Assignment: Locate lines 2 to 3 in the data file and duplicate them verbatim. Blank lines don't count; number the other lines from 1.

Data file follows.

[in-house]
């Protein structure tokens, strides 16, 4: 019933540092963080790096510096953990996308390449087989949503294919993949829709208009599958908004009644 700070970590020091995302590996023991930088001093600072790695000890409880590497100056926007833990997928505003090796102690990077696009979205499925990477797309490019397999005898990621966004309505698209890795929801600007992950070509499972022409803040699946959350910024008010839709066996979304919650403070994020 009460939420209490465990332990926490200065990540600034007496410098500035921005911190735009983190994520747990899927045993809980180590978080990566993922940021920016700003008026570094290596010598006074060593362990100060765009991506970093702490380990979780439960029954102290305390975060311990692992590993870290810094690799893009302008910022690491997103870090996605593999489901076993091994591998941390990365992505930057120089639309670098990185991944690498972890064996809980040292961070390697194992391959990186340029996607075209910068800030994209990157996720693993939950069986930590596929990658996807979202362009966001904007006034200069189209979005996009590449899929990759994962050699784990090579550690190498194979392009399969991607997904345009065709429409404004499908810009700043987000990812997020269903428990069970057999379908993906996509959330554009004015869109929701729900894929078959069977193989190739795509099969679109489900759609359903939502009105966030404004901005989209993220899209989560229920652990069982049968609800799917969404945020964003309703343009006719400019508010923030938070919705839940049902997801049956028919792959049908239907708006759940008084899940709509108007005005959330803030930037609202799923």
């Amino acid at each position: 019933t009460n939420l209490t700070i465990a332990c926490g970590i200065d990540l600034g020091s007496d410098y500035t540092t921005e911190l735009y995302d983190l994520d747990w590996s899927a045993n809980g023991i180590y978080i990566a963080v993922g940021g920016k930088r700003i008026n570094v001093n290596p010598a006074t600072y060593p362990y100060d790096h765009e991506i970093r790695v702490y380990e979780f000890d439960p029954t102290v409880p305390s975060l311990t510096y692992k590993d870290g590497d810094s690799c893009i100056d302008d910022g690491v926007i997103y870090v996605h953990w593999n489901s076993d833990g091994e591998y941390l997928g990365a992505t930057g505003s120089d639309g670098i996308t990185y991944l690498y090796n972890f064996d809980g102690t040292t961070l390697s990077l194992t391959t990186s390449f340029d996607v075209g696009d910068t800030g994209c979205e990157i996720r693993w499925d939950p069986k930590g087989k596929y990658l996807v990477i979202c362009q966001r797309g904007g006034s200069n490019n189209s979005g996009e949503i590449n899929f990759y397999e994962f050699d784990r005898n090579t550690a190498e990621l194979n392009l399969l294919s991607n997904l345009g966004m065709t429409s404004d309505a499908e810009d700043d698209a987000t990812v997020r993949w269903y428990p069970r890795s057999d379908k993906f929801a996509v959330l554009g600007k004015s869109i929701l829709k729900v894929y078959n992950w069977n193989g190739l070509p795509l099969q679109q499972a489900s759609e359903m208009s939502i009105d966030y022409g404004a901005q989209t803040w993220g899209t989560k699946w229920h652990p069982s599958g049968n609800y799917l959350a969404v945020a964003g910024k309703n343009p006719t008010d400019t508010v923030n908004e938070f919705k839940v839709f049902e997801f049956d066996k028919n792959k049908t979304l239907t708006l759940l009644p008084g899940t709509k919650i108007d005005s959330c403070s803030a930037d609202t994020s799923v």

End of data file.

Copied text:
């Protein structure tokens, strides 16, 4: 019933540092963080790096510096953990996308390449087989949503294919993949829709208009599958908004009644 700070970590020091995302590996023991930088001093600072790695000890409880590497100056926007833990997928505003090796102690990077696009979205499925990477797309490019397999005898990621966004309505698209890795929801600007992950070509499972022409803040699946959350910024008010839709066996979304919650403070994020 009460939420209490465990332990926490200065990540600034007496410098500035921005911190735009983190994520747990899927045993809980180590978080990566993922940021920016700003008026570094290596010598006074060593362990100060765009991506970093702490380990979780439960029954102290305390975060311990692992590993870290810094690799893009302008910022690491997103870090996605593999489901076993091994591998941390990365992505930057120089639309670098990185991944690498972890064996809980040292961070390697194992391959990186340029996607075209910068800030994209990157996720693993939950069986930590596929990658996807979202362009966001904007006034200069189209979005996009590449899929990759994962050699784990090579550690190498194979392009399969991607997904345009065709429409404004499908810009700043987000990812997020269903428990069970057999379908993906996509959330554009004015869109929701729900894929078959069977193989190739795509099969679109489900759609359903939502009105966030404004901005989209993220899209989560229920652990069982049968609800799917969404945020964003309703343009006719400019508010923030938070919705839940049902997801049956028919792959049908239907708006759940008084899940709509108007005005959330803030930037609202799923």
């Amino acid at each position: 019933t009460n939420l209490t700070i465990a332990c926490g970590i200065d990540l600034g020091s007496d410098y500035t540092t921005e911190l735009y995302d983190l994520d747990w590996s899927a045993n809980g023991i180590y978080i990566a963080v993922g940021g920016k930088r700003i008026n570094v001093n290596p010598a006074t600072y060593p362990y100060d790096h765009e991506i970093r790695v702490y380990e979780f000890d439960p029954t102290v409880p305390s975060l311990t510096y692992k590993d870290g590497d810094s690799c893009i100056d302008d910022g690491v926007i997103y870090v996605h953990w593999n489901s076993d833990g091994e591998y941390l997928g990365a992505t930057g505003s120089d639309g670098i996308t990185y991944l690498y090796n972890f064996d809980g102690t040292t961070l390697s990077l194992t391959t990186s390449f340029d996607v075209g696009d910068t800030g994209c979205e990157i996720r693993w499925d939950p069986k930590g087989k596929y990658l996807v990477i979202c362009q966001r797309g904007g006034s200069n490019n189209s979005g996009e949503i590449n899929f990759y397999e994962f050699d784990r005898n090579t550690a190498e990621l194979n392009l399969l294919s991607n997904l345009g966004m065709t429409s404004d309505a499908e810009d700043d698209a987000t990812v997020r993949w269903y428990p069970r890795s057999d379908k993906f929801a996509v959330l554009g600007k004015s869109i929701l829709k729900v894929y078959n992950w069977n193989g190739l070509p795509l099969q679109q499972a489900s759609e359903m208009s939502i009105d966030y022409g404004a901005q989209t803040w993220g899209t989560k699946w229920h652990p069982s599958g049968n609800y799917l959350a969404v945020a964003g910024k309703n343009p006719t008010d400019t508010v923030n908004e938070f919705k839940v839709f049902e997801f049956d066996k028919n792959k049908t979304l239907t708006l759940l009644p008084g899940t709509k919650i108007d005005s959330c403070s803030a930037d609202t994020s799923v």